US automaker General Motors will source more semiconductors directly from manufacturers to adapt to the ongoing global chip shortage, its CEO Mary Barra said on Friday.

Barra’s comments came amid ten months of sporadic production line closures in the automotive sector due to the chip shortage and supply chain disruptions. All major automakers have been forced into temporary closures, with General Motors halting production at North American assembly plants earlier this month.

“We’re going to make some pretty substantial shifts in our supply chain,” Barra said in an online interview from a series of CEO discussions. “We’re already working much deeper into the tiered supply base because generally General Motors doesn’t buy chips [directly] but [our suppliers do]. But now we’re building direct relationships with the manufacturers.”

With analysts expecting the shortage to last into 2022 and beyond, executives at consumer and business-to-business manufacturers are exploring ways to minimise disruptions.

According to a GlobalData report, the semiconductor industry is “at the start of a 10-year reset in the wake of the pandemic, geopolitical turmoil, and the resulting global shortage”.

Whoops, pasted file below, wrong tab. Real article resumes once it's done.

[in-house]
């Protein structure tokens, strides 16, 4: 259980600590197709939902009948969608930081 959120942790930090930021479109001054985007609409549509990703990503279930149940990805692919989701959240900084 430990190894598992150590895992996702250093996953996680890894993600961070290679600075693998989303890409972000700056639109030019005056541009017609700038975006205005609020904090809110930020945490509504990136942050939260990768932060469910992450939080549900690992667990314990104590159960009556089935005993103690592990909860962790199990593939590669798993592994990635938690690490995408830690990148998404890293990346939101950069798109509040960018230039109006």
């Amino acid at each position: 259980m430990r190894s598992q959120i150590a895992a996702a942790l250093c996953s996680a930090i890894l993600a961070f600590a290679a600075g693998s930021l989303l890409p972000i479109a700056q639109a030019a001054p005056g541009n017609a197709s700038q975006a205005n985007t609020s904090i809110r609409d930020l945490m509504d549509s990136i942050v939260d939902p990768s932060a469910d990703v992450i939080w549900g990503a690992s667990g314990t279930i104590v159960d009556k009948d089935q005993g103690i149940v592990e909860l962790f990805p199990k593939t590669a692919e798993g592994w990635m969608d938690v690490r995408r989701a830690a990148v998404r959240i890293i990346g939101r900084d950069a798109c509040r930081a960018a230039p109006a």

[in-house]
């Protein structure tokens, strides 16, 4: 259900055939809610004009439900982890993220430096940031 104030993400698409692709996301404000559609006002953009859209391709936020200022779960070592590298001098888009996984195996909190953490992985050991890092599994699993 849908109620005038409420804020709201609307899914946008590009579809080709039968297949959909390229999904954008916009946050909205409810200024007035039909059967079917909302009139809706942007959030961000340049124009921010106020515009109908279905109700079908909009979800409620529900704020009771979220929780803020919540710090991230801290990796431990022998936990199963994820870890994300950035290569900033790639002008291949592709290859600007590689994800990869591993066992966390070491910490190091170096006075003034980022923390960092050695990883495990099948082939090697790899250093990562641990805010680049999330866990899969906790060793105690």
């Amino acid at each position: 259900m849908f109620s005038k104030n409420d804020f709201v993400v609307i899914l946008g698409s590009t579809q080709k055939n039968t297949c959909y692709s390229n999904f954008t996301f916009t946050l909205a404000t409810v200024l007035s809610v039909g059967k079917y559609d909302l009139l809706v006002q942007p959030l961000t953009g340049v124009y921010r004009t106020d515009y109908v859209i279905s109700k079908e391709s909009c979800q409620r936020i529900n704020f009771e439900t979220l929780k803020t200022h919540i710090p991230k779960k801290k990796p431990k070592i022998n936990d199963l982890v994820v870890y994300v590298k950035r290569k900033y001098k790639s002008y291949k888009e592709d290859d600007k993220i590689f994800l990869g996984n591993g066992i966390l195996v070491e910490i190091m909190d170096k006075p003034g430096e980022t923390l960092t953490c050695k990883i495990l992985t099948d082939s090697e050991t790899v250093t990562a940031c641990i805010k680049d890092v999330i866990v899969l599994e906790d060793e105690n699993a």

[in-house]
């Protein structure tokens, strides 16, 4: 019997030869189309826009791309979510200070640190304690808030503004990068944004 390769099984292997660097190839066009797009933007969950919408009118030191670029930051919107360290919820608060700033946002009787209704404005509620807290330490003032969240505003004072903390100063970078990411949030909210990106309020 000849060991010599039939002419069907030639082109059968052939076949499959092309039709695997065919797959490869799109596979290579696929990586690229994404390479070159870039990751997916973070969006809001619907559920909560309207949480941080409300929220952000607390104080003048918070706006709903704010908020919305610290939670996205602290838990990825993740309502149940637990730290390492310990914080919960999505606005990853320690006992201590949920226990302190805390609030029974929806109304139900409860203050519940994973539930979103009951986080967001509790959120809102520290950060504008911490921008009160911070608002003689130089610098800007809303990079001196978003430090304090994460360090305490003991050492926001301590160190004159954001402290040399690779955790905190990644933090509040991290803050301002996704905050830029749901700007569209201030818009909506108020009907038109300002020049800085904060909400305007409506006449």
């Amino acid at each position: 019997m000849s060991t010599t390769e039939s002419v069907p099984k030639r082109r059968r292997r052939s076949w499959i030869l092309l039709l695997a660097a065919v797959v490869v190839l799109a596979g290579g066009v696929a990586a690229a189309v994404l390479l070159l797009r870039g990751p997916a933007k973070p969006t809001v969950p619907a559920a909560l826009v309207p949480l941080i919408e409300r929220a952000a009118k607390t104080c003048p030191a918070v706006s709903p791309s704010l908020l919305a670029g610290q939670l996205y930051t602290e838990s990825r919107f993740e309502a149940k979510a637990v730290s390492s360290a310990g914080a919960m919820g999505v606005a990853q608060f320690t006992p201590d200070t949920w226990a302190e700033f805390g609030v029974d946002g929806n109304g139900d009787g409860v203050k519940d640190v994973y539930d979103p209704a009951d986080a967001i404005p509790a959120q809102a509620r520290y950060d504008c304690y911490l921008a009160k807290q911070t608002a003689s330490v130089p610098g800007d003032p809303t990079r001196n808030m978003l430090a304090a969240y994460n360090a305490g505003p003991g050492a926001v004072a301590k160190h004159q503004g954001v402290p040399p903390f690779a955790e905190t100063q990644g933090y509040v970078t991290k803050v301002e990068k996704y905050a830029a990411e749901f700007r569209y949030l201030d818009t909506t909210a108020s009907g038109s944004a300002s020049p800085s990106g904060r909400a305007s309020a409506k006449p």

The chip shortage was caused by Covid-19 disruptions but exacerbated by poor weather and fires at semiconductor foundries. Demand for microprocessors is also at a record high as more and more chips are used in products.

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“As customer needs are shifting, we need more and more semiconductors,” Barra said, adding that some of GM’s newer cars have up to 30% more chips than other vehicles.

Barra added that the chip supply issue is a “solvable problem, but it’s going to be here a little longer”.

Consumer devices such as smartphones and games consoles have also been affected by chip supply issues.

The US Commerce Department is scheduled to meet with automakers at the White House on Thursday to discuss semiconductor supply chains.

Barra is not the first CEO to call for a fresh supply chain approach in response to the chip shortage.

In May, the CEO of chip manufacturing equipment supplier Applied Materials said the shortfalls showed just-in-time models “may not be the most effective strategy going forward”.

The month prior Jensen Huang, CEO of GPU maker Nvidia, called for a simplification of supply chains in the automotive sector.